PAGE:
Whereas an individual listener will show "advertence" (an appropriate level of attention), diffusion of responsibility means that audience members show much more self-directed comfort behaviour such as head-propping or head-tilting, a relaxed slumped posture, perhaps even yawning or scratching.

The lecturer is liable to read these as meaning the same as they would in one-to-one conversation - inappropriate "advertence', implying boredom or disrespect. Combined with direct gaze this can be read as implying the audience will "take steps" if the lecturer does not stop boring them! It is worth looking at an audience that is known to be enthusiastic - for example at a non-plenary conference session.

Despite the fact that such audiences have made an effort to attend, they usually show relaxed and apparently inattentive behaviour after the first few minutes - it is in the nature of audiences rather than a reflection on the speaker. This does not stop such behaviour putting the speaker off.

In some classic experiments in the United States in the 1960s student audiences were primed to change their behaviour from normal to attentive to inattentive when the experimenter turned over a file. Visiting lecturers who had not been warned of this became less likely to clarify points and more directive and critical when the audience was inattentive; they recovered when it became attentive again. (There was no difference between attentive and normal behaviour, suggesting that student audiences at that time were normally respectfully attentive.) This suggests that. despite the lack of explicit feedback, a student audience can control the quality of lecture it receives. To some extent, students get the lectures they deserve. If students want every lecturer to be as good as possible, they need to learn how to be an appreciative and supportive audience.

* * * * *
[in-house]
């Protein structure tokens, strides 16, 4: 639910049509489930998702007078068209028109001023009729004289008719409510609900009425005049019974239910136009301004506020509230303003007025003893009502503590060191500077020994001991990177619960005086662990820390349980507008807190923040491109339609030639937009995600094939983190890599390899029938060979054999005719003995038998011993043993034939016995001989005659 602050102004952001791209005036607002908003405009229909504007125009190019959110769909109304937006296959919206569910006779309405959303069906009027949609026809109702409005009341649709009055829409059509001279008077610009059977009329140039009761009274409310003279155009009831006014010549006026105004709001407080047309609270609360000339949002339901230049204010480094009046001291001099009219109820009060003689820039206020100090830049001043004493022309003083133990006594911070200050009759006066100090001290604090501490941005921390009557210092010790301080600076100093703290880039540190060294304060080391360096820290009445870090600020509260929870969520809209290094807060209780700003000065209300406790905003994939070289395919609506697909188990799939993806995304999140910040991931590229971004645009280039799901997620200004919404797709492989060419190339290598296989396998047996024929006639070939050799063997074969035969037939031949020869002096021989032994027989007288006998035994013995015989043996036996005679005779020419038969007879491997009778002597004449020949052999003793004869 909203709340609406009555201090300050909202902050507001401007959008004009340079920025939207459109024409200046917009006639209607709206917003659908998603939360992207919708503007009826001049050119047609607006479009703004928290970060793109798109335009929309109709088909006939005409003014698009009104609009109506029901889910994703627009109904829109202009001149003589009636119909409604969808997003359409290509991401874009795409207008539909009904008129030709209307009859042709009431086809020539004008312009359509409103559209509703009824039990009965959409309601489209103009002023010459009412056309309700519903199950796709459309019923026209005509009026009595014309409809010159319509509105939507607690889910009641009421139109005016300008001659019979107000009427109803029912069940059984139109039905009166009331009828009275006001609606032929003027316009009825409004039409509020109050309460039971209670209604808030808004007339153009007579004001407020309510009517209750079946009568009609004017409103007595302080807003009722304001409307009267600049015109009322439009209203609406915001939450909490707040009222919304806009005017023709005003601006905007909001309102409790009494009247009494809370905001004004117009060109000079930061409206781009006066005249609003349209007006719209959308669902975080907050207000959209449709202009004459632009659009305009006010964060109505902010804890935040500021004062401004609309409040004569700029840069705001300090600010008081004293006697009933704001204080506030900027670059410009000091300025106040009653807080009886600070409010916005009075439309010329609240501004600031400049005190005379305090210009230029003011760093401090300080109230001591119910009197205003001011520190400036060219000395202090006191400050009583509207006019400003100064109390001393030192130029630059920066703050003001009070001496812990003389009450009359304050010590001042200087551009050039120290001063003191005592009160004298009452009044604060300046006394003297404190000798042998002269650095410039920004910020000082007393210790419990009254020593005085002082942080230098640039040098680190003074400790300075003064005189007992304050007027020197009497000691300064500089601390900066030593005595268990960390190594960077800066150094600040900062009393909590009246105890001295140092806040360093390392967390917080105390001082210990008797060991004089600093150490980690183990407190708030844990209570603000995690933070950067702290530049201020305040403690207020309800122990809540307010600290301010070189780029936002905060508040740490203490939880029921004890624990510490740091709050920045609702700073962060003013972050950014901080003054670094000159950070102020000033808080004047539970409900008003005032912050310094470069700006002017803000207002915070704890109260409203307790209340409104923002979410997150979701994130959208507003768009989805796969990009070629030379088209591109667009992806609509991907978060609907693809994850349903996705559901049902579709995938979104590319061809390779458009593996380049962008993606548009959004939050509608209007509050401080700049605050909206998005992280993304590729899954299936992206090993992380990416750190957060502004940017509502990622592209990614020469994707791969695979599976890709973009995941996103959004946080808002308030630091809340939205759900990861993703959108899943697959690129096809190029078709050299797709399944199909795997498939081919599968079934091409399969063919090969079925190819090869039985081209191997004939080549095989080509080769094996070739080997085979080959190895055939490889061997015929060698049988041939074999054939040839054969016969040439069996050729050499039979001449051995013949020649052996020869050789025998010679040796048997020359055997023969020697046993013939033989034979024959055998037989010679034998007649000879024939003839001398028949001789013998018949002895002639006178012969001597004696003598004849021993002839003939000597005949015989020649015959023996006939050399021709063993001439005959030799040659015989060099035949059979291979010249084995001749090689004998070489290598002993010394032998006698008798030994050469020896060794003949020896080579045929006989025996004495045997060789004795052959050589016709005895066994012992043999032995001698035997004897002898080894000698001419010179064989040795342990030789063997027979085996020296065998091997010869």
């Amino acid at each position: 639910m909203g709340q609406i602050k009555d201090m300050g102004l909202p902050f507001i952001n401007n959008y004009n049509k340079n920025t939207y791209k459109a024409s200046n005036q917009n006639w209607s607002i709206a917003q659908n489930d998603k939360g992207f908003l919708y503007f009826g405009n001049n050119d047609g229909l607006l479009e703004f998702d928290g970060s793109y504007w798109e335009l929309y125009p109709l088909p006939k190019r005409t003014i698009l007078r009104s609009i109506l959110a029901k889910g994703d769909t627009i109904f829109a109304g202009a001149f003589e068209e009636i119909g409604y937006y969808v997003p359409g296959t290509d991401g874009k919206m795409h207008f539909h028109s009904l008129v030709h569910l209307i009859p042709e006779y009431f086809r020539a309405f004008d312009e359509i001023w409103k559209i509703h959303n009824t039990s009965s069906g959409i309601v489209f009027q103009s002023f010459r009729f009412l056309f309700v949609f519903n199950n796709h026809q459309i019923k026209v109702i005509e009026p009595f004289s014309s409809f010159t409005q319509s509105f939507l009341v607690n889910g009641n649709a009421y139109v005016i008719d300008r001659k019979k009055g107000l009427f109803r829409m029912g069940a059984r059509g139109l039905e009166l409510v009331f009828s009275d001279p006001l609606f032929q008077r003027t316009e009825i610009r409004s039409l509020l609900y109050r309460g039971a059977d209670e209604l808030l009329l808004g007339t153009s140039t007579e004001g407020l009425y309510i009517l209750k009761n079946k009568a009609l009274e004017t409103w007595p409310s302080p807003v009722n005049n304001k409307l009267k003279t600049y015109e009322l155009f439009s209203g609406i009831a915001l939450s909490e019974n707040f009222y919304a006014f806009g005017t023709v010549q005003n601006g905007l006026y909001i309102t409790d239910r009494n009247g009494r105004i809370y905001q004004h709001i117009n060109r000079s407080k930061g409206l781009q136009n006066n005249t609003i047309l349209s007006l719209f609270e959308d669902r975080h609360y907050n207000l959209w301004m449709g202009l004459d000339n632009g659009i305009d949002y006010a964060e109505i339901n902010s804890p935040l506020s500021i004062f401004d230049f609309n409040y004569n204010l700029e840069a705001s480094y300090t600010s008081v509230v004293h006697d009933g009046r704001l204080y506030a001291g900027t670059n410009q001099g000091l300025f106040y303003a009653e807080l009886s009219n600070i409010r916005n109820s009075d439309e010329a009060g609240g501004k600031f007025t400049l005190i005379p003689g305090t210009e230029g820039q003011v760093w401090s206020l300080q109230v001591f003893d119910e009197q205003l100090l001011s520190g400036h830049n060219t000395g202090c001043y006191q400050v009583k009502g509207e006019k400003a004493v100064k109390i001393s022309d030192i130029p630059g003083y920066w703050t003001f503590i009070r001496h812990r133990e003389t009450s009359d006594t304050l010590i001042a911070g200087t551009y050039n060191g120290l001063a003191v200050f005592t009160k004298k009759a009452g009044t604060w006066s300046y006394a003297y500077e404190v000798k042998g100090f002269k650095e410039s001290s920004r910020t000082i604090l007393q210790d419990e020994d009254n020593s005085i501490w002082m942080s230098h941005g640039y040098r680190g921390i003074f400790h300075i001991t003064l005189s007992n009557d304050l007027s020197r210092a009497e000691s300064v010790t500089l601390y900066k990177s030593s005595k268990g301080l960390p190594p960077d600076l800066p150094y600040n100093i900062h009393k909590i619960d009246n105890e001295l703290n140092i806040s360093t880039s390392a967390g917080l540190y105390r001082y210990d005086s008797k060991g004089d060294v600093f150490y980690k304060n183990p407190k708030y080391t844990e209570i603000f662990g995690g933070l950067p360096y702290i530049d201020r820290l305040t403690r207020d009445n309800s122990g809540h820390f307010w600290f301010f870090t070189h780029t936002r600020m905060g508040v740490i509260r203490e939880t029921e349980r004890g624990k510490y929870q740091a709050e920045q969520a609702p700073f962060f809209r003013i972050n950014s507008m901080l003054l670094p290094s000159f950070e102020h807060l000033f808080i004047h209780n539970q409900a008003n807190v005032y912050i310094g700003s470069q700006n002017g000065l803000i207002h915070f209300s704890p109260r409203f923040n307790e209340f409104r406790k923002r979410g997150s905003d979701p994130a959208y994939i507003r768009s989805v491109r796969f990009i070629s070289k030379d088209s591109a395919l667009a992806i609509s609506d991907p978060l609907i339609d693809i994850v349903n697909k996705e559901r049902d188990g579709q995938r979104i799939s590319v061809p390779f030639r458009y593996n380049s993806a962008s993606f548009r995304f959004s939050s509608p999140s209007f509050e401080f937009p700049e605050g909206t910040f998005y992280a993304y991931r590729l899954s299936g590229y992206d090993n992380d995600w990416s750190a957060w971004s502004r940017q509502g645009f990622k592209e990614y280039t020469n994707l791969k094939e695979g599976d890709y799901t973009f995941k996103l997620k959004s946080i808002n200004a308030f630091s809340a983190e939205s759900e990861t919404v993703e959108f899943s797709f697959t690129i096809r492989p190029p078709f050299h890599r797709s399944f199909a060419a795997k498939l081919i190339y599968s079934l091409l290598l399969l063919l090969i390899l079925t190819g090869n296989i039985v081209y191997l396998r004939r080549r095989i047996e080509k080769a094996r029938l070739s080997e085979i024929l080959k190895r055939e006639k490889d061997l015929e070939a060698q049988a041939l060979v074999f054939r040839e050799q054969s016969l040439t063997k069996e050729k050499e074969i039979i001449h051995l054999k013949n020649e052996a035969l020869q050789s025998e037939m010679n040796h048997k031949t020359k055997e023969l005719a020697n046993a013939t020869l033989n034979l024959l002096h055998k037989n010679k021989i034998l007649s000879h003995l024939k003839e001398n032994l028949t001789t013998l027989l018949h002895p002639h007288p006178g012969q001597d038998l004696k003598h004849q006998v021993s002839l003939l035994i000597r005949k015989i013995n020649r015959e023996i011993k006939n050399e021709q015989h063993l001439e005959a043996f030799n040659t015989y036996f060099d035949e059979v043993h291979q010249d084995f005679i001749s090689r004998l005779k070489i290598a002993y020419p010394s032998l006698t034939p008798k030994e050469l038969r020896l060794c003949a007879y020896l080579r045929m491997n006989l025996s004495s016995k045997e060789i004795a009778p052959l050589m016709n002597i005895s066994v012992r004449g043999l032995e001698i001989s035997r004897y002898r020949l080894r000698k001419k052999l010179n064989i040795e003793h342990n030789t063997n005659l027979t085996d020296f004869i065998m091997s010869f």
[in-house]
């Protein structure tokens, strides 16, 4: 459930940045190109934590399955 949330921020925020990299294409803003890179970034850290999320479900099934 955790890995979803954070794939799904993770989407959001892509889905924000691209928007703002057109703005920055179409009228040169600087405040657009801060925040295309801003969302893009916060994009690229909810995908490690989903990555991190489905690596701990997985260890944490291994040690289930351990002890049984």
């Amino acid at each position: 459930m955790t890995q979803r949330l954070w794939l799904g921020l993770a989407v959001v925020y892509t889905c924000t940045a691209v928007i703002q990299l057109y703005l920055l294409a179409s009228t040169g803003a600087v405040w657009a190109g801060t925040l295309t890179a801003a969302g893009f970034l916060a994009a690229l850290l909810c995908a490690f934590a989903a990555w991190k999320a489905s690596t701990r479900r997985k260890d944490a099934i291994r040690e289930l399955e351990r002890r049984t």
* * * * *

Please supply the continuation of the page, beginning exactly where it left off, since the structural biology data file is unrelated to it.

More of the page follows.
Perhaps the Institute for Learning and Teaching should be considering its responsibility. Recent developments in university teaching may increase the apparent threat of the audience.

Traditionally students were provided with relatively little course material; improved word-processing and reprographic facilities mean that more liberal course paperwork is available.

Self-study or web-based materials also give students alternatives to gathering material by taking notes in lectures. This material assists students' learning, as note-taking interferes with their ability to listen and comprehend; but it reduces one of the two clear cues that the lecturer is "getting through" to the audience - the sight of students energetically writing.

Students who are writing will not be transfixing the lecturer with intimidating stares. (The second unambiguous channel is when wit makes the audience laugh, but not all lecturers - or subjects - have the necessary charisma.) But then the lecturer faces other demands on their performance for the purposes of quality assurance and accountability and to ensure students are treated well as consumers. This could add to their stress and the likelihood of perceiving student responses negatively. It would be unfortunate if quality watchdogs were a further disruption to the lecturing process.

Sean Neill is senior lecturer in ethology and education at the Institute of Education, Warwick University.